Dupon Samten Rinpoche – Lamayuru 2005
One day I was down at the tap doing some laundry and heard a yelp. Looking between trees I saw a group of getsul, the little boy monklets, all sitting as if ready for a class. A big bruiser of a monk, supposedly their “teacher”, striding amongst them looking really cross. He dug his elbow into the back of one kid who let out a similar yelp. They were all clearly frightened of him. My blood boiled, I couldn’t believe what I was seeing. Here was an ordained Buddhist monk terrorising children with physical violence!
Not knowing what to do, I ruminated on it and decided that I should talk to the Abbot, Dupon Samten Rimpoche, he of the good English and the midnight magic lesson. Before I had a chance to talk to him there was another incident. The super-cute monastery dog, Tommy, was always coming in to the refectory to get titbits from my mani stone teacher. For some reason, I think because he might have been told to not allow the dog in, when the dog came in he got up and ran up to the dog and kicked it. Like a penalty kick he really gave it a massive wallop. It spun around in mid air and sped away, yelping pitifully. It was a hard enough kick to kill the poor thing!
I sprang up and went over to him, shoving him in the shoulder to get his attention. When he turned around we locked eyes. After a struggle with myself I managed to not hit him but it was obvious that I was about to. Instead I decided to go and talk to the Abbot right there and then. Up the hill and up to his little house, banging on the door. One doesn’t normally bang angrily on a Rinpoche’s door like that.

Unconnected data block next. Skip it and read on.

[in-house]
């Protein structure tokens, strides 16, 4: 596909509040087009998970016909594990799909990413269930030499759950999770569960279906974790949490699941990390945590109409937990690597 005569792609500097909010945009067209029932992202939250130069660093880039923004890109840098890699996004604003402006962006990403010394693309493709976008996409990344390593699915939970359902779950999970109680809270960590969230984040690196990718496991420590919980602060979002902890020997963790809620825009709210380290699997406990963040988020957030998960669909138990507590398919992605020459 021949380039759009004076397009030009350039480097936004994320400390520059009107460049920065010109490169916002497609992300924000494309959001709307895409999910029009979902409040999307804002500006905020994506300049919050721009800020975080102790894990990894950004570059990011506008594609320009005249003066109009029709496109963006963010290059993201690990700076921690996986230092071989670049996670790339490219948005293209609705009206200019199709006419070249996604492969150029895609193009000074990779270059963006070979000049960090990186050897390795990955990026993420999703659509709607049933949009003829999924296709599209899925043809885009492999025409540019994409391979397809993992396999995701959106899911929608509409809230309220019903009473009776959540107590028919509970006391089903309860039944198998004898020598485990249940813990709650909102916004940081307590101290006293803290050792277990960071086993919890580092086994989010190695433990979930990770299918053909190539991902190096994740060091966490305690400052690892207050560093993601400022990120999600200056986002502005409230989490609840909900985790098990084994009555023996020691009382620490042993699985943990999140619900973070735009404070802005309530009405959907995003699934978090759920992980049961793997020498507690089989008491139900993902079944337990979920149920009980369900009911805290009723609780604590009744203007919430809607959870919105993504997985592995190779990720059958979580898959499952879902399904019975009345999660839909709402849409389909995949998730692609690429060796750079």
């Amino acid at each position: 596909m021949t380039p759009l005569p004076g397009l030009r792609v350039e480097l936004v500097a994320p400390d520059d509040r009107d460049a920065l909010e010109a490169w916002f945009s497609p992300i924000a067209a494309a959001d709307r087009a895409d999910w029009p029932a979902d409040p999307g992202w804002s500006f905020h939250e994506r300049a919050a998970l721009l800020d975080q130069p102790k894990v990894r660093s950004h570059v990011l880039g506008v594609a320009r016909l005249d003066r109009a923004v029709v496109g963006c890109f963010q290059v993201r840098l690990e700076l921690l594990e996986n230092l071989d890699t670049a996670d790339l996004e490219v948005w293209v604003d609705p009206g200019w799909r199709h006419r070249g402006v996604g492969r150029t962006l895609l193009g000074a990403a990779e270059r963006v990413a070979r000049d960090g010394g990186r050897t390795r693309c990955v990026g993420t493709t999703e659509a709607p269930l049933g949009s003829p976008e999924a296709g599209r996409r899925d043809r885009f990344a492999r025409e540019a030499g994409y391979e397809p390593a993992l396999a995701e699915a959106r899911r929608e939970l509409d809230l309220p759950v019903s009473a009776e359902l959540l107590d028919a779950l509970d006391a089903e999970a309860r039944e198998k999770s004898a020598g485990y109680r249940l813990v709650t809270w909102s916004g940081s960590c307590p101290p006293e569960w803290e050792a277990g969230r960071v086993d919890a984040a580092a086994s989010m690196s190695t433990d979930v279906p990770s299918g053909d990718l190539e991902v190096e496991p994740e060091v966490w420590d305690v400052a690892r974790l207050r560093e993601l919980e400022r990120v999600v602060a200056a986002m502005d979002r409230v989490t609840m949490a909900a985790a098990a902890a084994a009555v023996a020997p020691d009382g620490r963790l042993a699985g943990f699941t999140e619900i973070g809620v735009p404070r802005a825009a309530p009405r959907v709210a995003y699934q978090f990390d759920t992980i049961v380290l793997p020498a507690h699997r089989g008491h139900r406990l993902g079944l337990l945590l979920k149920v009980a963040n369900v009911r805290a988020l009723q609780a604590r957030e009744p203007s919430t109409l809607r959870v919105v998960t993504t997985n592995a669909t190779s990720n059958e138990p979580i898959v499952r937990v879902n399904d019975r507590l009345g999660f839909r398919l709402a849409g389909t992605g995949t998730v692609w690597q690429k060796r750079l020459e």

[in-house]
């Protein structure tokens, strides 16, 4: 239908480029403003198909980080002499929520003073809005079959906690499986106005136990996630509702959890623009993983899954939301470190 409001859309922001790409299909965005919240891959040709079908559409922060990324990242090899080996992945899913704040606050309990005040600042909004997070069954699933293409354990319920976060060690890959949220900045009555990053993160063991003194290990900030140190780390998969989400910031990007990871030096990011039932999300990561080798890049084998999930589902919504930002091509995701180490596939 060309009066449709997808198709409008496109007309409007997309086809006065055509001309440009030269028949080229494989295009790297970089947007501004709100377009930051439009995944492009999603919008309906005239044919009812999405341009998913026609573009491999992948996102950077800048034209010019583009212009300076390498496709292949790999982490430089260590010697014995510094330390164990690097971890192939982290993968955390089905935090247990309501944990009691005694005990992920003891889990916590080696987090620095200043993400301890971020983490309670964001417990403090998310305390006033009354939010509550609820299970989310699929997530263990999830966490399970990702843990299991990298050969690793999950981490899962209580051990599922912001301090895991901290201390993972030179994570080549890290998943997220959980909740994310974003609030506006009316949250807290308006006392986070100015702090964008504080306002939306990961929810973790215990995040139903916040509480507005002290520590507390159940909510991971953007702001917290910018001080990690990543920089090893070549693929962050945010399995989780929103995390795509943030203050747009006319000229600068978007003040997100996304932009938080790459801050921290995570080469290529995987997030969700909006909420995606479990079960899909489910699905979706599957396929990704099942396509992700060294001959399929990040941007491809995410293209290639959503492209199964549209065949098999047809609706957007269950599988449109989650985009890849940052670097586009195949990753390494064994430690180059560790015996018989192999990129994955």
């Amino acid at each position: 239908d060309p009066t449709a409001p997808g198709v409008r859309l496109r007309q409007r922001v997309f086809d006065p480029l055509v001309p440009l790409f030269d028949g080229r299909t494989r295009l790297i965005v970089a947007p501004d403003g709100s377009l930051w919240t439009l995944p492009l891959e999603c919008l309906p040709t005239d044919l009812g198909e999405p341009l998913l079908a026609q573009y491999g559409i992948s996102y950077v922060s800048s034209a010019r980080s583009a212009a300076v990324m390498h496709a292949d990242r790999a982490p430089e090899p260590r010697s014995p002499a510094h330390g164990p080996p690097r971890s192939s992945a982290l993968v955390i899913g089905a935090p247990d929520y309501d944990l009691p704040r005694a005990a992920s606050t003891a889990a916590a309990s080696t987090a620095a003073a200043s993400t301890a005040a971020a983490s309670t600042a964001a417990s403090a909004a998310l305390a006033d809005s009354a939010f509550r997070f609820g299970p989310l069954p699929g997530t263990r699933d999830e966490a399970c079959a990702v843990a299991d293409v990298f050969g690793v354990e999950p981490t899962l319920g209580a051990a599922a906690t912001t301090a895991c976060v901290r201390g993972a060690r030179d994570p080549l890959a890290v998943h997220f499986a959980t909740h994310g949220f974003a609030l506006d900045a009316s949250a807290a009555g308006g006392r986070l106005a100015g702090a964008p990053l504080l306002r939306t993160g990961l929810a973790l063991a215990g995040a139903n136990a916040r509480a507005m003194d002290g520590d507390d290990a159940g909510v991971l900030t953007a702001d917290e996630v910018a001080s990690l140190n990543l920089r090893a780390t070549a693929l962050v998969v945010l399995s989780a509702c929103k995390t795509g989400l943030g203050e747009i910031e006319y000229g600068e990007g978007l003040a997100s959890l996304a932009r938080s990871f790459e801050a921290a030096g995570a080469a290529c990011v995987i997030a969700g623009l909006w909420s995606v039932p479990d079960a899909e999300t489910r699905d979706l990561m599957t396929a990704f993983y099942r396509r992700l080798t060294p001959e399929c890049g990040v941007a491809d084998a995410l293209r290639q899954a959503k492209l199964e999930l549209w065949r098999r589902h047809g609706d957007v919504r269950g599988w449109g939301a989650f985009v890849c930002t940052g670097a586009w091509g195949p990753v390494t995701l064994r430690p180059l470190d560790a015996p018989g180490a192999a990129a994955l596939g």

He invited me in and said “what’s up?”. I ranted on about the “teacher” bullying the getsul and about Tommy being kicked really hard. “They would be arrested in my country!” I told him. His response was very interesting. As he poured me some tea he said “You are right, they are wrong, I completely agree and I will talk to them both. Being ordained does not make someone a true practitioner, they are untrained persons. You, however, are a true practitioner and it is your job to set up the mind state you want and defend it!”
The wind went right out of my sails! It made me see how I had let their mind states infect mine. We talked it over and what emerged was that one can recognise another person’s actions of body, speech and mind as belonging to them. One is not obliged to react to them. If appropriate one can choose to respond, but they remain responsible. This point of view stood me in good stead for the rest of the trip, especially in India proper, South of the Himalaya. There I found folks seemed to be continually hassling me to buy something, or they were trying to cheat me in some way. Their actions belong to them, I don’t have to let their mind state become mine!